They didn't know in the 14th century what the Roman flagrum was shaped like. Shroud lecturers today will hold up unearthed flagrum to images of the shroud on screen, showing the marks in Jesus's body on it.

They didn't have easy access to Jerusalem thorn in the 14th century, and its pollen is on the shroud.

They didn't have computer projection in the 14th century, and couldn't project that since the light painted the shroud moving in STRAIGHT angels upward from the body, that extending the image on the shroud via projection produces a perfect human body in three dimensional proportion.

Thanks.

Da Vinci DID know about the real method of crucifixion. It's in his note books on cadavers. You failed to read any of the links. I really could care less about all the rest. YOU have no proof that it's the shroud of Jebus. It could be anything. Jebus was not buried in a shroud. He was tossed into a common grave, and did not rise. BEFORE you even start with your shroud crap, YOU must prove all the surrounding facts FIRST. Fail again. If the Christian god can't do any better than to leave an half-ass burned unconvincing "proof" she's in big trouble.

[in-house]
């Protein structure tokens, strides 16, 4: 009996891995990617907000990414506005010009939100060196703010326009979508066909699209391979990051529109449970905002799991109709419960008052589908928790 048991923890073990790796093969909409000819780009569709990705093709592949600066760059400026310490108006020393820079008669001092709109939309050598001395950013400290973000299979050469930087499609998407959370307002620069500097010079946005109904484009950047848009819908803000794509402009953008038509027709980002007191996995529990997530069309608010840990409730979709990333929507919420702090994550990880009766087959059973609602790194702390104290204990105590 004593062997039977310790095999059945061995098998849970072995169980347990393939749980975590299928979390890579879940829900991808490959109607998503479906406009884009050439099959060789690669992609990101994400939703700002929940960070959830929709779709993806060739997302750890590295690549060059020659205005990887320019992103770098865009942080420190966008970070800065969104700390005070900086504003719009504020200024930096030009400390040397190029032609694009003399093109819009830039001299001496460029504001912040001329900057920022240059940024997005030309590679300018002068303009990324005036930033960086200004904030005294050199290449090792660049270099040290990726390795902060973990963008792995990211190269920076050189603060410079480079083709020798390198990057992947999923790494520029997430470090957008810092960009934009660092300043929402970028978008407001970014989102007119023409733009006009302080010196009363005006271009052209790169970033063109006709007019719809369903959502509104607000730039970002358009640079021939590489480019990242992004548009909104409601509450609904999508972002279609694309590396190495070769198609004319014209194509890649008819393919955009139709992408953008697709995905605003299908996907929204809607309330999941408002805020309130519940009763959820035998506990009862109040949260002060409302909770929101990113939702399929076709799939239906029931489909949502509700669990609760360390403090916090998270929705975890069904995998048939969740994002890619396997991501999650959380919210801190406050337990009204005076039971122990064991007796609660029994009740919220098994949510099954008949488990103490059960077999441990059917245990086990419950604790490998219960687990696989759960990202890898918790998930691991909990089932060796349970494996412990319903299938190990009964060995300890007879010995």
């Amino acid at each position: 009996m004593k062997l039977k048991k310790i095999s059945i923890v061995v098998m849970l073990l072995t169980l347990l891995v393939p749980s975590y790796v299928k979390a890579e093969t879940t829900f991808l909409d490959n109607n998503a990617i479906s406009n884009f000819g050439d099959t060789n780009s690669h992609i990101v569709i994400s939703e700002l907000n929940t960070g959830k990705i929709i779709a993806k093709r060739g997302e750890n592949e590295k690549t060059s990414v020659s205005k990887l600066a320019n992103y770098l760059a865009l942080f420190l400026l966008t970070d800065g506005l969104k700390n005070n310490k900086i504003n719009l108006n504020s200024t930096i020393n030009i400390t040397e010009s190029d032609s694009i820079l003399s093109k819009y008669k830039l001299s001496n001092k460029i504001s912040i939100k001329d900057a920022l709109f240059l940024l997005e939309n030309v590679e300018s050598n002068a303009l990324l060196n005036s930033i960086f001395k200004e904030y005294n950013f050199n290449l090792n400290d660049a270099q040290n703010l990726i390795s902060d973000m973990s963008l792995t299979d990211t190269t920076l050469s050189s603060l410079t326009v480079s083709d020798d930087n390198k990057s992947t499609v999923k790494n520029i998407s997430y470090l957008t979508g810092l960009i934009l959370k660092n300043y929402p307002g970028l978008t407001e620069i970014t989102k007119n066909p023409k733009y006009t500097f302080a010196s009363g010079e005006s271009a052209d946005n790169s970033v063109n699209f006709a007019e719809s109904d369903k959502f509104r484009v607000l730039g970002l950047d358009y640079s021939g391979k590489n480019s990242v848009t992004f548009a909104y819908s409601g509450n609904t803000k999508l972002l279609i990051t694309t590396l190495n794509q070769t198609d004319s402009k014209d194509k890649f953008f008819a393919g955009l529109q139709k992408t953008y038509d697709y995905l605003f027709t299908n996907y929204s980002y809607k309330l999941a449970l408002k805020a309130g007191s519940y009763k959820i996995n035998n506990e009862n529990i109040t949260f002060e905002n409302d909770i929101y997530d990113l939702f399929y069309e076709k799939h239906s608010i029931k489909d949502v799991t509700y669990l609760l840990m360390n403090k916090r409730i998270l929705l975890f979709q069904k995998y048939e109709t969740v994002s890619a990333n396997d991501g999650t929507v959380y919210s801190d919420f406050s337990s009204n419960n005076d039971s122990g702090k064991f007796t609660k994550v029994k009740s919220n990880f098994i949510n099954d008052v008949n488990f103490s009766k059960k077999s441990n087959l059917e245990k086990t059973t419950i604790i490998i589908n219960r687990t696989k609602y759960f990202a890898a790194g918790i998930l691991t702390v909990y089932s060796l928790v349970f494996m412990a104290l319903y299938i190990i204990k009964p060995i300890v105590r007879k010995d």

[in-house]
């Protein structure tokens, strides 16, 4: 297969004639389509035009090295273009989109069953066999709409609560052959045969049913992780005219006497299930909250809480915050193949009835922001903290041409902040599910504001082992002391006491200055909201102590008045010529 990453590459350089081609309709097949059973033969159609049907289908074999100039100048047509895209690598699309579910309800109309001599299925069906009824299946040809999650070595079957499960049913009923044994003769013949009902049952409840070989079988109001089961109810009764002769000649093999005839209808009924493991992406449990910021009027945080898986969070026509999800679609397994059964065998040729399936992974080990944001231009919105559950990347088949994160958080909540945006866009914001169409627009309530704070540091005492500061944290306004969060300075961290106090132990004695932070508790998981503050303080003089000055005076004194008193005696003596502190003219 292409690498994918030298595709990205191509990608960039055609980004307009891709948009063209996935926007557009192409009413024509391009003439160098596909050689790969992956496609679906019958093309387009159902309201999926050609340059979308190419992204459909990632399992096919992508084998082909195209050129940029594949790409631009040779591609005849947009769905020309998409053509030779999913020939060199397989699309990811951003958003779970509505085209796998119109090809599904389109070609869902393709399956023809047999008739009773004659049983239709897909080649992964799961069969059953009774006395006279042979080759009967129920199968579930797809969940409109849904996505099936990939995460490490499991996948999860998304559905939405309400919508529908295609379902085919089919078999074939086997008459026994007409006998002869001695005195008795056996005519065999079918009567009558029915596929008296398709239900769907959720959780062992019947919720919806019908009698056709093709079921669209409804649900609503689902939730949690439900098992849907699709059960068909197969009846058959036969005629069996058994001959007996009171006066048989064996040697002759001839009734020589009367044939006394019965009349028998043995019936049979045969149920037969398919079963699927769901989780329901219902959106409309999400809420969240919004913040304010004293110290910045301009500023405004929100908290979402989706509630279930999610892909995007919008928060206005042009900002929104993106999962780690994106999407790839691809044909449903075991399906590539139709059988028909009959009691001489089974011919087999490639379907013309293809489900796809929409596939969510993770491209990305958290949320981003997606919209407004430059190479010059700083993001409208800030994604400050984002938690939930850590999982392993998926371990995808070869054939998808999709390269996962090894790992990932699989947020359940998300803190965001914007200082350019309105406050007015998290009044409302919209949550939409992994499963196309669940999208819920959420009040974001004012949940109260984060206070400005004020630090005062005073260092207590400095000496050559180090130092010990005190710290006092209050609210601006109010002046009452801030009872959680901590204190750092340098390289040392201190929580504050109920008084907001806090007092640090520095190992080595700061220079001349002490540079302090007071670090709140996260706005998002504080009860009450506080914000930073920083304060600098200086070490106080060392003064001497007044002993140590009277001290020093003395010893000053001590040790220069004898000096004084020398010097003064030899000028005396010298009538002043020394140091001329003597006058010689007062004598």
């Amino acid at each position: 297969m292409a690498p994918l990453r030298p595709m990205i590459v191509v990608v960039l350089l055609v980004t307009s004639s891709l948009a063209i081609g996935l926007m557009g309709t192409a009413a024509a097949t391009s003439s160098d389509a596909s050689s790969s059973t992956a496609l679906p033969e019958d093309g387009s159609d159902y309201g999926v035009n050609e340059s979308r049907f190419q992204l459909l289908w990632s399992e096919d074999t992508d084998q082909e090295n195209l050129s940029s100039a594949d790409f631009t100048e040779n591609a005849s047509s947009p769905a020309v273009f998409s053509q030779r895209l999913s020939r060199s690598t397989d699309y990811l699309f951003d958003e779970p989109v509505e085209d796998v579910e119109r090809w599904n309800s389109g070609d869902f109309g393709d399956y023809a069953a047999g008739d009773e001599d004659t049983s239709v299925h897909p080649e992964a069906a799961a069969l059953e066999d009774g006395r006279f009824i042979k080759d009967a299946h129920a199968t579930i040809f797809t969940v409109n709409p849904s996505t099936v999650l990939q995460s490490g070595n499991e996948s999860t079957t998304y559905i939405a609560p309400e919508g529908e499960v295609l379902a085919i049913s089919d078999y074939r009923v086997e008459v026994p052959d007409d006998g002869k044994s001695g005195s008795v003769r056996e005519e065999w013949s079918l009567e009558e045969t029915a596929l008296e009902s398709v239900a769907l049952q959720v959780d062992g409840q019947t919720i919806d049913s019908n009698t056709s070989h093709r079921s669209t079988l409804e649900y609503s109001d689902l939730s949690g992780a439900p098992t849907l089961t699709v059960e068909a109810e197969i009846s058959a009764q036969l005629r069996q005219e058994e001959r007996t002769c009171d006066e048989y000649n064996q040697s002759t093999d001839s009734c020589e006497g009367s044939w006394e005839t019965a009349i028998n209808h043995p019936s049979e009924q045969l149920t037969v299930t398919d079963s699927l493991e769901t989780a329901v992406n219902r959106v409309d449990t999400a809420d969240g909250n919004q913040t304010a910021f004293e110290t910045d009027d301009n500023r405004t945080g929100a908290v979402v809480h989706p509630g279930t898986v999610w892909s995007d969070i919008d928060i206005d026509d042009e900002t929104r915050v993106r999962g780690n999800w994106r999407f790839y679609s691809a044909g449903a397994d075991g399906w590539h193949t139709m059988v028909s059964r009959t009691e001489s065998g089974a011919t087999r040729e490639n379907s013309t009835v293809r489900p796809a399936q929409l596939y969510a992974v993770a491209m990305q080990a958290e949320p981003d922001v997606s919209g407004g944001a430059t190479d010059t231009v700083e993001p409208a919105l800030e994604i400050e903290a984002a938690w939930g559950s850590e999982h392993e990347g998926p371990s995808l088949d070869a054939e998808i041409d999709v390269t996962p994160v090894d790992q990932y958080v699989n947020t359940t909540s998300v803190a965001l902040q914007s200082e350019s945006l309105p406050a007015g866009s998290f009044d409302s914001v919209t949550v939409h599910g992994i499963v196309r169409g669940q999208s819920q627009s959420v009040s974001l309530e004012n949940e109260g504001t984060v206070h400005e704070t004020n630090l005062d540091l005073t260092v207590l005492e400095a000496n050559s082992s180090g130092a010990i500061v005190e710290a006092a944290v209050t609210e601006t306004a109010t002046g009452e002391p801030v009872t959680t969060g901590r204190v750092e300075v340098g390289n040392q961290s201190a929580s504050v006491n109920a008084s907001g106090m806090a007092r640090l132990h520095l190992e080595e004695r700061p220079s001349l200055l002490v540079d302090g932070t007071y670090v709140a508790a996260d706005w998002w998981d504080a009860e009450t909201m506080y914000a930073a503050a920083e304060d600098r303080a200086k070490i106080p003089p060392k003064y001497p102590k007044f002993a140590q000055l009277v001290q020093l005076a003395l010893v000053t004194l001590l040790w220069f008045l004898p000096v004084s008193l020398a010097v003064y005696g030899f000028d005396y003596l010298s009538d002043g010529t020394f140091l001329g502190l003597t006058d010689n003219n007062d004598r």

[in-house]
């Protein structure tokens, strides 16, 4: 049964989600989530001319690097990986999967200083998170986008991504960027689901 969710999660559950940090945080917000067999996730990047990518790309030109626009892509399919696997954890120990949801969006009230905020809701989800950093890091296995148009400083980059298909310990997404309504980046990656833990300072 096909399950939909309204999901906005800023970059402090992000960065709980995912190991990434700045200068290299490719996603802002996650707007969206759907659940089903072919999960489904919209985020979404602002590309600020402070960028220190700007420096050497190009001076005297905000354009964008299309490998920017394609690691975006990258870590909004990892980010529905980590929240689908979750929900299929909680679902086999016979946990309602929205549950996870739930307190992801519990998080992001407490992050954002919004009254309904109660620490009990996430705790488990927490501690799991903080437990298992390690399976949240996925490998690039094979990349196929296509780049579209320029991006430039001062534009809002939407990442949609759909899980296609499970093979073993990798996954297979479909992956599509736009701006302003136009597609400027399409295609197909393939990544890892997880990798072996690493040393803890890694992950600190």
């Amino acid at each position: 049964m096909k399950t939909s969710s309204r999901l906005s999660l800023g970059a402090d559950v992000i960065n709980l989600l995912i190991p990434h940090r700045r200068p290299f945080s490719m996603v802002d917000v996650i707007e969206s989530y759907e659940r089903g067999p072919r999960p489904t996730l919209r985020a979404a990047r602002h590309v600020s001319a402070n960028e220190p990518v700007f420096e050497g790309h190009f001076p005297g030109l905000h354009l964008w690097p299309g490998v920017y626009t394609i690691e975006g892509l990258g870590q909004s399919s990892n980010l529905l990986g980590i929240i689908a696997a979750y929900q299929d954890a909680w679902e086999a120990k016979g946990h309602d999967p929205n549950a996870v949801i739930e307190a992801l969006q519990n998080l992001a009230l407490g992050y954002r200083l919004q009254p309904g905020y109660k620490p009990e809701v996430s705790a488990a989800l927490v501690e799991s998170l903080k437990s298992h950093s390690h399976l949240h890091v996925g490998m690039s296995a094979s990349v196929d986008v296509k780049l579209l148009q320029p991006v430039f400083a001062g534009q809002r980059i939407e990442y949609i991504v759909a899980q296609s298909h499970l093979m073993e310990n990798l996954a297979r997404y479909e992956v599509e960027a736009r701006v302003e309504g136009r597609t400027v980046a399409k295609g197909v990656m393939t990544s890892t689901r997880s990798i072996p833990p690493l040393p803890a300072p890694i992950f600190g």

You really have a weak faith, ya know it. You NEED this bullsjit, and "prophesy" and all your little lined up crutches.
Have you no real relationship with your Jebus ?
Just like all your messiah nonsense doesn't apply to Jebus, as he didn't get the job done, neither would this , even If it were to be found to be from the 1st C. Before you link this to a Jebus, you have to prove he rose, or was even buried, in this manner. You can't and won't, so the whole thing is irrelevant.

Insufferable know-it-all.Einstein
Those who were seen dancing were thought to be insane by those who could not hear the music - Friedrich Nietzsche
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06-06-2013, 12:34 PM
RE: The shroud of Turin isn't a forgery!
(06-06-2013 03:28 AM)Bucky Ball Wrote:  
(06-06-2013 02:09 AM)f0rTyLeGz Wrote:  Well your assertion is not true. I have wandered through all of the great museums in Italy and Europe. I lived in DC and know the National Gallery very well... I know who Brunelleschi is, and of course Leonardo, and his marvelous drawings... but no where in your Wiki article, or anywhere for that matter, can I find a negative image in art history. No doubt some coins with heads on them were copied with pencil or charcoal rubbings, but I would be delighted to see any art works that are negative images.

http://greatshroudofturinfaq.com/History...opies.html

Camera obscura
"...Here the figures, here the colors, here all the images of every part of the universe are contracted to a point. O what a point is so marvelous!"
- Leonardo da Vinci